The PFAS contamination has had a dramatic economic impact on Oscoda, a small, rural township with a population of about 7,000 where tourism is a major driver of the local economy. Contaminants have been detected in local lakes and rivers, as well as in fish and wildlife near the base, causing declines in the numbers of hunters, anglers, campers, paddlers, and other outdoors enthusiasts traveling to the area.
Representative Dan Kildee, a Democrat who represents Oscoda in Congress, has been a strong advocate for PFAS cleanup. Kildee created a bipartisan congressional PFAS Task Force in early 2019 that is focused on securing more federal funding for cleanup. But even with bipartisan support for PFAS cleanup in the House of Representatives, Kildee has been frustrated with the Senate’s lack of urgency. While the House version of the recently passed National Defense Authorization Act included provisions to phase out PFAS, establish cleanup protocols, and establish a federal drinking water standard for PFAS levels, those measures were not part of the Senate version of the bill.
“[The Senate version] did not include the really important provisions that would [protect people from] PFAS in our drinking water, and it did not include requirements that we had in the House version of the bill that would make sure that corporate polluters and others would clean up the PFAS mess that they made,” Representative Kildee said in a recent video produced by NowThis. “Senate Republicans took those out. They chose corporate polluters over public health.”
“If you look at the map of all the [contaminated] sites in Michigan, there’s dots everywhere. We’re still struggling with connecting all the dots.”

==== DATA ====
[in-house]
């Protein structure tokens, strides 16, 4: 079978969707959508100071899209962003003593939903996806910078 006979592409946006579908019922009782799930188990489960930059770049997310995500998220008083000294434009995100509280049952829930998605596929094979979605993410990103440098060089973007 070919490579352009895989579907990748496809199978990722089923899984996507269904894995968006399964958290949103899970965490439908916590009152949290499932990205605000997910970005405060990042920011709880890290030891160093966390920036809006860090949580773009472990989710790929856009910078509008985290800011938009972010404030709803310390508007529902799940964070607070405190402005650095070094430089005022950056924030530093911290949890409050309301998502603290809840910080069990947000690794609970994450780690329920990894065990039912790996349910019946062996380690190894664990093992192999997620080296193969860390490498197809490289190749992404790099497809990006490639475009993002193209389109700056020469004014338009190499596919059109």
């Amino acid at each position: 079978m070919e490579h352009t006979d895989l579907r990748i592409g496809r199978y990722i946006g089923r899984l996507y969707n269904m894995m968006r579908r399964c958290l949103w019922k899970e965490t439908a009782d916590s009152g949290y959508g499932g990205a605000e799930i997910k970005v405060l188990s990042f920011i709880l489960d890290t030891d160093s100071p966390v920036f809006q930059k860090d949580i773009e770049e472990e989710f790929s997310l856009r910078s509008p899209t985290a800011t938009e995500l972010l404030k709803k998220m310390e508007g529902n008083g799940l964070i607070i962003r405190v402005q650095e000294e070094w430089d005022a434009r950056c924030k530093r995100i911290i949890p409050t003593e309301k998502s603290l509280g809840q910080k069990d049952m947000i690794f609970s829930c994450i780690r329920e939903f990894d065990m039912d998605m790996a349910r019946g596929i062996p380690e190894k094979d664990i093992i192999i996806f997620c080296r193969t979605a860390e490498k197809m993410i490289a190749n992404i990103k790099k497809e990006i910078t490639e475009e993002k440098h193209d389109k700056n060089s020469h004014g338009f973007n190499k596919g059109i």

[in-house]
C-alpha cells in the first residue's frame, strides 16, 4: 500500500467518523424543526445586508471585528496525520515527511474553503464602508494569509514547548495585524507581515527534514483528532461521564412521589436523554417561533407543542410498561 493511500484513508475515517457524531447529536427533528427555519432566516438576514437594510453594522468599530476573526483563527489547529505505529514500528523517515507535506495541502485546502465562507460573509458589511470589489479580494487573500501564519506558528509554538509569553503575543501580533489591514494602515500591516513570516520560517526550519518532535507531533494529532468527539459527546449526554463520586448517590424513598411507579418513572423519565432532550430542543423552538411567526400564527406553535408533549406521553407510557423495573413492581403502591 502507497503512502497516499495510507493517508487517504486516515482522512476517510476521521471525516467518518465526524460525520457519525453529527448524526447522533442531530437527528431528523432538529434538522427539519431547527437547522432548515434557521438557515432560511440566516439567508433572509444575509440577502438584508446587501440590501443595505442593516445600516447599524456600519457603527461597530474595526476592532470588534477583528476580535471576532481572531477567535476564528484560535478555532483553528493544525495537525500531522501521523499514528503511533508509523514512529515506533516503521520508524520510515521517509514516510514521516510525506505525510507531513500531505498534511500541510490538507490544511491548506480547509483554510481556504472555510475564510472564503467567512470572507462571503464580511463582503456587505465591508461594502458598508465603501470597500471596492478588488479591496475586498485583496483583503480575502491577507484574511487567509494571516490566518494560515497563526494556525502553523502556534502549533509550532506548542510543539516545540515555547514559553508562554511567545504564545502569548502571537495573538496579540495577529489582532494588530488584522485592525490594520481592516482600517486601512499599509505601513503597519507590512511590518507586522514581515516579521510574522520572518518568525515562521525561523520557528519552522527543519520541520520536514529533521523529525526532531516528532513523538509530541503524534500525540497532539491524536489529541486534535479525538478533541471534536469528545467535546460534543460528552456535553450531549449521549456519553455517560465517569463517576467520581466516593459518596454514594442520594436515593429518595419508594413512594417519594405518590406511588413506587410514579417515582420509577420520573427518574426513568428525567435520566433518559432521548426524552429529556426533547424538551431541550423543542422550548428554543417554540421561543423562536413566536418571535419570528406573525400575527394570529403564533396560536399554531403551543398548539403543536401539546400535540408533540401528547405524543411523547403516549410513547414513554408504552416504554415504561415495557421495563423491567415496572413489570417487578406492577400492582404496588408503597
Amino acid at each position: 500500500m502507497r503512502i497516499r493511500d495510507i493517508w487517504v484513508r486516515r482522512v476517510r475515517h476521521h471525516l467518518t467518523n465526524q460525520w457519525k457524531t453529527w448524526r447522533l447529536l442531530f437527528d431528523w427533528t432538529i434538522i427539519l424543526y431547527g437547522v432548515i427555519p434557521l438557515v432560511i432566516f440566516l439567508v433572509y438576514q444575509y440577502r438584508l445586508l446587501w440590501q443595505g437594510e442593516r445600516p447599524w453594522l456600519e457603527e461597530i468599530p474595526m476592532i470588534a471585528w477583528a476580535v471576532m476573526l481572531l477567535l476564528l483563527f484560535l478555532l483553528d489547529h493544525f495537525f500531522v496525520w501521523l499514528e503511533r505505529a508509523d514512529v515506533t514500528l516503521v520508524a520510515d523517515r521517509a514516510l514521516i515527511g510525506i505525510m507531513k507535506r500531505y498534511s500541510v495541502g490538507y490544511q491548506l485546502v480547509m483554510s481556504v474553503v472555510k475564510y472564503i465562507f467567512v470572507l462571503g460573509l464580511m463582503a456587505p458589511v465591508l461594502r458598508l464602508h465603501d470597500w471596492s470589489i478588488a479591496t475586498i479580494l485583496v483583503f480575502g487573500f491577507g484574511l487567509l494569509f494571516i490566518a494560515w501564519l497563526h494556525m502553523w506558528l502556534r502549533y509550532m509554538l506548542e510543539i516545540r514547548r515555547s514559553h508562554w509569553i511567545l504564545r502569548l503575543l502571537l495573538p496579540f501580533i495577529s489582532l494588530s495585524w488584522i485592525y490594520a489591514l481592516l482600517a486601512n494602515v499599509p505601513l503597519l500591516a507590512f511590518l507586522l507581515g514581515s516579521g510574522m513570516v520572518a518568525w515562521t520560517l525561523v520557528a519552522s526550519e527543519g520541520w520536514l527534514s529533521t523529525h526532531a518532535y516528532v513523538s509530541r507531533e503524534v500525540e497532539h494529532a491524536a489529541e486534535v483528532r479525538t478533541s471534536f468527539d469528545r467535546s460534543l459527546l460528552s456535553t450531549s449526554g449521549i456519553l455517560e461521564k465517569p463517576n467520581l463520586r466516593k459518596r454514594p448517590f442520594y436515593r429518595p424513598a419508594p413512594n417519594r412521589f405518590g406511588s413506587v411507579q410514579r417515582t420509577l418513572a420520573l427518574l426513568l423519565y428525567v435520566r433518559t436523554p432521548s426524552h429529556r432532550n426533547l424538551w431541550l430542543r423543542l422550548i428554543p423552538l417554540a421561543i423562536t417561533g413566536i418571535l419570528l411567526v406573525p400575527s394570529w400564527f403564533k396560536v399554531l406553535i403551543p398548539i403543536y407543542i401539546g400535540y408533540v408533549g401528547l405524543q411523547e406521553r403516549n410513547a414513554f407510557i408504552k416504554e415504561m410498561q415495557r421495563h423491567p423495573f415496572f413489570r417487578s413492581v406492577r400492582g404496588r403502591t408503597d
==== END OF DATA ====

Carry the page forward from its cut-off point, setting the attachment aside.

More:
While Wusterbarth praised Kildee and Peters, along with Senator Debbie Stabenow, for their efforts, she expressed disappointment that Michigan’s Republican-controlled legislature hasn’t done more to deal with the widespread PFAS contamination across the state.
“We have a state representative and our state senator, both of them are inadequately addressing the issue in my opinion,” she said. “They’re not introducing legislation to address the issues we have in Oscoda, and when legislation is put forth at the state level, they’re not supporting it.”
After Governor Gretchen Whitmer took office in early 2019, a reorganization of the state’s environmental agencies resulted in the newly established Michigan Department of Environment, Great Lakes, and Energy, and Michigan’s PFAS Action Response Team was elevated as a permanent part of the agency. The state’s PFAS response is one of the most comprehensive in the country. But for residents of Oscoda, there’s an even more complicated repair that needs to be made: simply rebuilding faith that government can fix their water.
“We’ve lost trust,” Wusterbarth said. “There’s been a change in administration [in Michigan] in this timeframe, so we had renewed hope for a working relationship. We’ve reminded them that we don’t trust them but provided them opportunities to regain that. We remind them on a regular basis that we deserve transparency and attention to these matters.”
“There’s power in numbers,” she continued. “It draws attention to your community and connects you with other places. In Michigan, we’re still struggling with this. If you look at the map of all the [contaminated] sites in Michigan, there’s dots everywhere. We’re still struggling with connecting all the dots. We need to join together.”